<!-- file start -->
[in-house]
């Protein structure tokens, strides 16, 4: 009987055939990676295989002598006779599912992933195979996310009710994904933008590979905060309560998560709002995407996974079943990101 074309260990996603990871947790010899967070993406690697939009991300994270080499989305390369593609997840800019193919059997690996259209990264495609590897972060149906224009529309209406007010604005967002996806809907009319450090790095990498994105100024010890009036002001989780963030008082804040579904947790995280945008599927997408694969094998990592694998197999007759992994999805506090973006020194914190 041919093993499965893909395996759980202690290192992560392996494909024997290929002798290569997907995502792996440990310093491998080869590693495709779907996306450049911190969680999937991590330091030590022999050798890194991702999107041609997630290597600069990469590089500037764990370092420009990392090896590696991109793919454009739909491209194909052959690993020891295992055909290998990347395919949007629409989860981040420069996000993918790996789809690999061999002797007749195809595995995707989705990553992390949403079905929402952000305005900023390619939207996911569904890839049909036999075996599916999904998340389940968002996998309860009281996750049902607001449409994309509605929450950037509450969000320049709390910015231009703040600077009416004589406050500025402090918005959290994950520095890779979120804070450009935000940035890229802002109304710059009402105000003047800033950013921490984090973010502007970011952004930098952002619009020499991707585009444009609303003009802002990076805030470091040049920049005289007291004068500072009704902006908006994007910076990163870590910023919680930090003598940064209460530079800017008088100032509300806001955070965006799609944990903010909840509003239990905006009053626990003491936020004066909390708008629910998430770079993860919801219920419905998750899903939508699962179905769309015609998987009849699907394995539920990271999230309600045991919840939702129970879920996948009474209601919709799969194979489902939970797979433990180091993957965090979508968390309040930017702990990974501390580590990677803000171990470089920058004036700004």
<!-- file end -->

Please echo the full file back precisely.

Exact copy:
[in-house]
């Protein structure tokens, strides 16, 4: 009987055939990676295989002598006779599912992933195979996310009710994904933008590979905060309560998560709002995407996974079943990101 074309260990996603990871947790010899967070993406690697939009991300994270080499989305390369593609997840800019193919059997690996259209990264495609590897972060149906224009529309209406007010604005967002996806809907009319450090790095990498994105100024010890009036002001989780963030008082804040579904947790995280945008599927997408694969094998990592694998197999007759992994999805506090973006020194914190 041919093993499965893909395996759980202690290192992560392996494909024997290929002798290569997907995502792996440990310093491998080869590693495709779907996306450049911190969680999937991590330091030590022999050798890194991702999107041609997630290597600069990469590089500037764990370092420009990392090896590696991109793919454009739909491209194909052959690993020891295992055909290998990347395919949007629409989860981040420069996000993918790996789809690999061999002797007749195809595995995707989705990553992390949403079905929402952000305005900023390619939207996911569904890839049909036999075996599916999904998340389940968002996998309860009281996750049902607001449409994309509605929450950037509450969000320049709390910015231009703040600077009416004589406050500025402090918005959290994950520095890779979120804070450009935000940035890229802002109304710059009402105000003047800033950013921490984090973010502007970011952004930098952002619009020499991707585009444009609303003009802002990076805030470091040049920049005289007291004068500072009704902006908006994007910076990163870590910023919680930090003598940064209460530079800017008088100032509300806001955070965006799609944990903010909840509003239990905006009053626990003491936020004066909390708008629910998430770079993860919801219920419905998750899903939508699962179905769309015609998987009849699907394995539920990271999230309600045991919840939702129970879920996948009474209601919709799969194979489902939970797979433990180091993957965090979508968390309040930017702990990974501390580590990677803000171990470089920058004036700004």